City Hall, as a building, is ornate, pompous, outsized, French, and hasn't looked this good in decades. City Hall, as an institution, is many of those things, though French and fetching aren't among them.

Almost every aspect of City Hall, like its tenant's pet projects, took longer and cost more than planned, $3 billion in contemporary currency.

The nation's largest municipal structure, 14.5 acres of floor space, required 30 years to build, an eternity. This year marks the sesquicentennial of the design by architect John McArthur Jr., who had the misfortune to die 11 years before its completion.

"Silent, weird, beautiful," Walt Whitman observed coming upon the still-uncompleted structure one night, "a majestic and lovely show there in the moonlight." By the time City Hall was finished in 1901, its wedding-cake Second Empire style had fallen out of fashion.

Restoring the building hasn't been a breeze, either, demanding almost 20 years of work, mostly on the exterior. The tower required six years and in excess of $24 million; the facades, scheduled for completion in 2012, a dozen years and $80 million.

"Walt Whitman got the essential bizarreness of the building," says Williams College art historian Michael J. Lewis, who will give a lecture on the building's history Thursday at the Wagner Free Institute of Science, another McArthur design. "City Hall takes one of the great swaggering styles of all time, this French style of pomp and power, and applies it to one of the world's most democratic town halls."

In a quintessential American city, founded by Quakers respectful of the quiet integrity of plain spaces, then developed by democratic fathers who embraced the grace of redbrick federalism, City Hall's baroque opulence serves as a massive rebuttal to the past. It's the antithesis of the meeting house and Independence Hall, yet welcoming to all. It has no front, but four equally grand sides.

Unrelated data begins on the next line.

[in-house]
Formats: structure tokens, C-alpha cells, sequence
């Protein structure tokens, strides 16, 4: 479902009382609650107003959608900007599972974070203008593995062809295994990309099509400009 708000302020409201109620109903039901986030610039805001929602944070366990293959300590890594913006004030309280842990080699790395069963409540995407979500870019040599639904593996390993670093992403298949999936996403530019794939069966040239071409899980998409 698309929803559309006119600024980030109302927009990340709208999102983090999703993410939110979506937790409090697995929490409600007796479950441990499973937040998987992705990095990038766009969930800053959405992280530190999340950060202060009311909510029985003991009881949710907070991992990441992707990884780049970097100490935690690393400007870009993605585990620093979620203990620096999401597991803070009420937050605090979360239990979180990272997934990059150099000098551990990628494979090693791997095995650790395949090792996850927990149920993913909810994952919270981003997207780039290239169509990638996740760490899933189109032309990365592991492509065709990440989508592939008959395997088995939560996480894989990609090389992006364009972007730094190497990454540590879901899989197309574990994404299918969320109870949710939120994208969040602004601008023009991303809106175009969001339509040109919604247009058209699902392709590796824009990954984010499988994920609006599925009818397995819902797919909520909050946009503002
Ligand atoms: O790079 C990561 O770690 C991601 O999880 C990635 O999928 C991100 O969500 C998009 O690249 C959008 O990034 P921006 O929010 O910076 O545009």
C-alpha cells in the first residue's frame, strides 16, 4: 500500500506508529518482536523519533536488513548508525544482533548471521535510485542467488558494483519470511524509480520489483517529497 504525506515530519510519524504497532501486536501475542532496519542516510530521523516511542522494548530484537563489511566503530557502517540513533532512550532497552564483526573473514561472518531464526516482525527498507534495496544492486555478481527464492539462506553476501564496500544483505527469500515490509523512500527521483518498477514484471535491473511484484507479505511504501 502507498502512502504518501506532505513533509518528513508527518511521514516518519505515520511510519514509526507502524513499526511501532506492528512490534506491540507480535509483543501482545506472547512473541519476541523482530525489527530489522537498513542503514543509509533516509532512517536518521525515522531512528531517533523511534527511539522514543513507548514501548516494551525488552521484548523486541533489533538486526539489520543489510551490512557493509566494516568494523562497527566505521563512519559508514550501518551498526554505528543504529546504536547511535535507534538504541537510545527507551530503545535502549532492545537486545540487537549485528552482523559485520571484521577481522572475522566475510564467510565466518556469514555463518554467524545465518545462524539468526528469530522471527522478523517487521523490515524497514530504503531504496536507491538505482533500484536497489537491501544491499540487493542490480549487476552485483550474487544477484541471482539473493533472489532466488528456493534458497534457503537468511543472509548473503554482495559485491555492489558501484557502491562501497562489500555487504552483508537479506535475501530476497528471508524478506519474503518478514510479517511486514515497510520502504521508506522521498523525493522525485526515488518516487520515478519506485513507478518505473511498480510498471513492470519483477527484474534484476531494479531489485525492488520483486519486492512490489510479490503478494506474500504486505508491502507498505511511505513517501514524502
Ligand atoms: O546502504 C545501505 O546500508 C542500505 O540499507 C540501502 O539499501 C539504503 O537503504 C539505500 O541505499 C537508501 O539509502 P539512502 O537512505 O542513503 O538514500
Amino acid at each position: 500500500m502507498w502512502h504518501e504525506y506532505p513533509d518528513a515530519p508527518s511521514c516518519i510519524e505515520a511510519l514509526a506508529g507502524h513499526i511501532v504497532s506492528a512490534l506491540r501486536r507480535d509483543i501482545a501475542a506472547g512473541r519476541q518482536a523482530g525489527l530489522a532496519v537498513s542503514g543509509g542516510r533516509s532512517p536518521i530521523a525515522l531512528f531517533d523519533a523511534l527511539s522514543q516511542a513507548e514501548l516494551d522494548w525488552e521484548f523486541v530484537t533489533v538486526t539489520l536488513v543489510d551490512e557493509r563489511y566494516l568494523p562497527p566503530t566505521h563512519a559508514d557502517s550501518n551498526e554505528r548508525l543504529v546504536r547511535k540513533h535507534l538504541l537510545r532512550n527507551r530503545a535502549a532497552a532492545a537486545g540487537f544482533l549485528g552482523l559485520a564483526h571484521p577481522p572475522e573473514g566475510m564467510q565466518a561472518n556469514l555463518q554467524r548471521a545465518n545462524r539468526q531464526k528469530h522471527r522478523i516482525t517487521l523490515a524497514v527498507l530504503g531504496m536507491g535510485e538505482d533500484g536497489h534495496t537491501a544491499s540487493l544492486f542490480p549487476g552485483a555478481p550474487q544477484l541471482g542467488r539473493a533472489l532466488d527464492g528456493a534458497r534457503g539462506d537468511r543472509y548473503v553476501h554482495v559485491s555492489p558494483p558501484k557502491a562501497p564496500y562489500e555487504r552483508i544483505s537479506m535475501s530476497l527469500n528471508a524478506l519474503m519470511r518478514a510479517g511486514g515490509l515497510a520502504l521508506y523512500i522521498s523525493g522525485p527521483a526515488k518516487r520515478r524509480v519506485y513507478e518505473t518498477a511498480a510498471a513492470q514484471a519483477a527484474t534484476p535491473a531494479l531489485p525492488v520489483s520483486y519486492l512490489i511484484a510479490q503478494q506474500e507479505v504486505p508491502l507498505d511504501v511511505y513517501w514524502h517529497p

"It was built to be the biggest, the best, the tallest, the most ornate, to show the world that this city was among the greatest cities in the world, the top of the heap," says Hyman Myers, who served as the building's lead restoration architect. By the time it was finished, the Washington Monument had already eclipsed the 548-foot tower in height.

"The rooms inside are just the finest. The building is indicative of the city's pride," says Greta Greenberger, who has been conducting two-hour weekday tours for 18 years. "They built it because they could, because it was such a successful city."

Today, City Hall seems even more of an anachronism, a European palace in a city that celebrates a working-class, rowhouse sensibility. Many of Greenberger's tour participants are foreign, appreciative of what many citizens take for granted and view as the world's most decorative subway shed.

The restoration results have been so extraordinary that Philadelphians forget how dreadful the place looked for so many decades: covered in grime, scaffolding, and several tons of pigeon waste. During decades of neglect, the building mirrored the city's slow economic decline. People forget, too, that City Hall was marble, white, graced with 250 Alexander Milne Calder sculptures. They forgot it was exquisite.

Today, City Hall is both glorious yet elegiac, trumpeting a monumental future and continued triumphs that were not to be. The building stands as a florid reminder of what Philadelphia once was, and what might have been, of all the manufacturing, wealth and civic optimism for growth, a city that never quite met up again with the grandeur of its municipal structure.

"The city is not what it used to be not because of the government, but because the times have changed," Myers says. "There's not the work there was when Philadelphia was, literally, the workshop of the world."

It's not City Hall that got small, only the city's industry and outlook.

City Hall is a municipal cathedral, sitting squarely in the town center. "Like a cathedral, once you're done, you're fixing up the old part," Lewis says. In the 1950s, the building was an industry, employing almost 500 full-time tradesmen, including plumbers, electricians, masons and upholsters. Today, there are only 14.

For many years, City Hall was despised for being so grand and old-fashioned, outsized and in the way. Its critics were legion. "The most disreputable and disrespected building in Philadelphia," the architect Louis I. Kahn once adjured. A white civic elephant, there were plans for private shops, businesses, even a casino.

City Hall, the institution, lumbers on, turgid, obstinate, outsized, provincial and slow. But City Hall, the building, thanks to years of labor and investment, is again as beautiful, shiny and grand as Philadelphia's old heroic vision.

Karen Heller: More Information

"Silent, Weird, Beautiful: Philadelphia's City Hall and Its Architect" is at 5:30 p.m. Thursday at Wagner Free Institute of Science, 1700 W. Montgomery Ave. Admission is free, though a donation of $10 is suggested for those 12 and older. For more information:

City Hall offers two-hour tours at 12:30 weekdays, beginning in Room 121. Tickets are $10 for adults, $8 for youths and seniors.EndText